2.8 oz Plastic Waste [1.7 oz new/1.1 oz acquired prior to June 2007]
Happy Summer everybody.
Beth’s June plastic waste collection
Plastic purchased before June 15 2007 and used up in the last month (1.1 oz):
- Melatonin bottle and cap. I’ve had this bottle since before June of 2007, and it still worked! I switched to melatonin after my prescription sleeping pills ran out and, wanting to avoid another plastic bottle, I decided not to get them refilled. Now that the melatonin is gone, I’ve got some other natural sleep remedies to use up (glass bottles with plastic caps) and once those are gone, I’m going to try some teas that were recommended by Facebook friends. I’ll report back when I figure out what works for me, and yes, I know all about sleep hygiene, and yes I know that mine sucks, and yes I’m working on it, but also? My problem is more like a sleep phobia, so please don’t tell me I just need to go to bed at the same time every night or exercise or refrain from eating before bedtime because if I don’t stay awake while everyone else is asleep, who will make sure the earth keeps spinning on its axis?
- Used up ballpoint pen. I mostly use pencils and a Lamy fountain pen, but I still find these around the house.
New plastic waste (1.7 oz):
- Prescription bottle and cap. This is an ongoing prescription that will continue to be included in the tally, probably forever.
- Plastic seal from a glass jar of Spectrum organic coconut oil.
- Plastic seal from a glass jar of Berkeley Bowl organic peanut butter.
- Plastic seal from around the neck of a new CO2 canister for my Penguin soda maker. It’s summer — pretty much the only time of year I crave fizzy water. The canister itself gets returned to the manufacturer to be refilled.
- Plastic wrapper and 2 plastic trays from an HP ink cartridge. This is the last new HP cartridge I have, which I’d bought from Staples quite a while back. I returned the old plastic ink cartridge itself to Cartridge World for refilling. Now, I’ve switched entirely to refilled cartridges from Cartridge World. Read my post comparing various ink cartridge options here.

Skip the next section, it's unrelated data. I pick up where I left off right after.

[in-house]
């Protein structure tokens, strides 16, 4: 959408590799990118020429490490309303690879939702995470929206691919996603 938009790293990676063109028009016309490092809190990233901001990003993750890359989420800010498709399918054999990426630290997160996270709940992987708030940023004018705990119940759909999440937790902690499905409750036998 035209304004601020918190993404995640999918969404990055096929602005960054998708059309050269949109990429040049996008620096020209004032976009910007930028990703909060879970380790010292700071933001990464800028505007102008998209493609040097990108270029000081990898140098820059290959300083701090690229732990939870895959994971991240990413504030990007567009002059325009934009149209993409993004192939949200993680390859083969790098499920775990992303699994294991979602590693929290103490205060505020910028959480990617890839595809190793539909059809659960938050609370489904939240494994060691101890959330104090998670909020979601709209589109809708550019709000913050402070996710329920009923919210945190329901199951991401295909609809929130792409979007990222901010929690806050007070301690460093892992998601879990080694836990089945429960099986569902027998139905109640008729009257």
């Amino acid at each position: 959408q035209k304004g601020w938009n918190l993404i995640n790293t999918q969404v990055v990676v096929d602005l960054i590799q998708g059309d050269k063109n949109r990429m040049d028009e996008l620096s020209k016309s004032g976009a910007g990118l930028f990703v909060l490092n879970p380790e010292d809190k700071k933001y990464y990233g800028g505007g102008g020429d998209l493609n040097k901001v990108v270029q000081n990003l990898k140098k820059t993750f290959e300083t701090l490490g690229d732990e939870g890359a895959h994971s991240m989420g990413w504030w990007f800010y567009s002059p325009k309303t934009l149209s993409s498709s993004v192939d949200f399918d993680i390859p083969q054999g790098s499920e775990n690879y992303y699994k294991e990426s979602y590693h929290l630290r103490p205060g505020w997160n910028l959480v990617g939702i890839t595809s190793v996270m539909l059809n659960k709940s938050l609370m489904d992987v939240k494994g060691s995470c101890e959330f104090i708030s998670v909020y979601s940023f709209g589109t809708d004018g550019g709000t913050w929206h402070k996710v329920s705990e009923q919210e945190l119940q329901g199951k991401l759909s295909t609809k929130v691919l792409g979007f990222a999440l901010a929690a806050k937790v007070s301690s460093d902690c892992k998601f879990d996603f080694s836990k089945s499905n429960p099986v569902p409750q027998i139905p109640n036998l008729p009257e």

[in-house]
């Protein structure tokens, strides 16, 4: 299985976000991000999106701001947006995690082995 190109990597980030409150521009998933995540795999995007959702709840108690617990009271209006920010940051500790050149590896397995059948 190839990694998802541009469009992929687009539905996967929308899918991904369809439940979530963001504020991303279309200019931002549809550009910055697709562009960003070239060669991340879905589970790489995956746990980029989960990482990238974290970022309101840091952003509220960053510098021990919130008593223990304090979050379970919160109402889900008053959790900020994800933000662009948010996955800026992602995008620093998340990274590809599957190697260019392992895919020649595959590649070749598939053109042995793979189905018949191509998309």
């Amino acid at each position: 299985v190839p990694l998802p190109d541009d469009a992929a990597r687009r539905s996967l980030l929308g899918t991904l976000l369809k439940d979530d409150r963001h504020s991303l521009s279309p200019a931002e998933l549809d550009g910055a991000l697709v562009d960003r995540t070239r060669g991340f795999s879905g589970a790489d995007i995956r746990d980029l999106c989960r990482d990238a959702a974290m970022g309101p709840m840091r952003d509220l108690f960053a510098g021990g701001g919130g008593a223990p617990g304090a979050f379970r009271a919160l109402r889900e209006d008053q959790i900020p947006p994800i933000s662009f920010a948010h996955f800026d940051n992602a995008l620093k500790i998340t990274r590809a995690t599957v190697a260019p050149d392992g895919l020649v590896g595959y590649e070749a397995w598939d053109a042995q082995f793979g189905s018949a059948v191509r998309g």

- Plastic molded package from new pair of (plastic) headphones. A couple of weeks ago, I moaned about buying new headphones after my kitty chewed up my last pair. I tried to find a new set with the least plastic packaging. And no, I’m not going to use secondhand ear buds. Eww.
- Plastic tape and mailing label from new pillow. I didn’t actually order a pillow through the mail. A natural mattress company sent it to me to try out. It’s a plastic-free, vegan, memory foam pillow. I’ll write about it this week.
- 2 plastic envelope windows.Learn about what plastic envelope windows are made from.
- Plastic packing tape from book order. I ordered a used copy of the Uncheese Cookbook from an Amazon seller and asked her to send it without plastic packaging. The book arrived in a plane brown envelope with a little bit of tape. I try to remember, whenever ordering anything, to request no plastic ahead of time.
I just want to make one comment here about some of the plastic I end up with. For example, plastic headphones or plastic ink cartridges. If I were doing an experiment to see if I could live with zero new plastic for a month or a year, I could eliminate a lot more plastic than I actually do. I would probably live without printing anything once my print cartridge ran out. I would quit listening to music or audiobooks through headphones. I’d avoid any glass jars or bottles with plastic seals. I could give up these things because I’d know the experiment was temporary.
But Fake Plastic Fish is not a temporary experiment. It’s been my life for the last 3 years, actually. Living with as little plastic as possible is something I’m trying to sustain indefinitely. I don’t intend to never use my printer again or listen to my iPod, for example. Working to reduce our plastic consumption and to get companies to change their packaging doesn’t mean we have to give up everything we love all at once. It just means we have to make hard decisions about what things are really important to us and what conveniences are ultimately unnecessary.
Giving up everything made from or packaged in plastic all at once is the road to burnout and resentment and guilt. You do what you can, you realize you as an individual can’t do it alone, and then you start pushing companies and your government to make it easier for you. But in the meantime, you have to live in this world and do the best you can. That’s not to say that everyone is off the hook. No way. But it also doesn’t mean we all have to practice what Crunchy Chicken once referred to as “hair shirt environmentalism.”
Okay, that’s my spiel for today. I’d love to find out what plastic items you feel are necessary for you and what conveniences you can and are willing to give up, even if it’s kind of a pain. There’s a difference.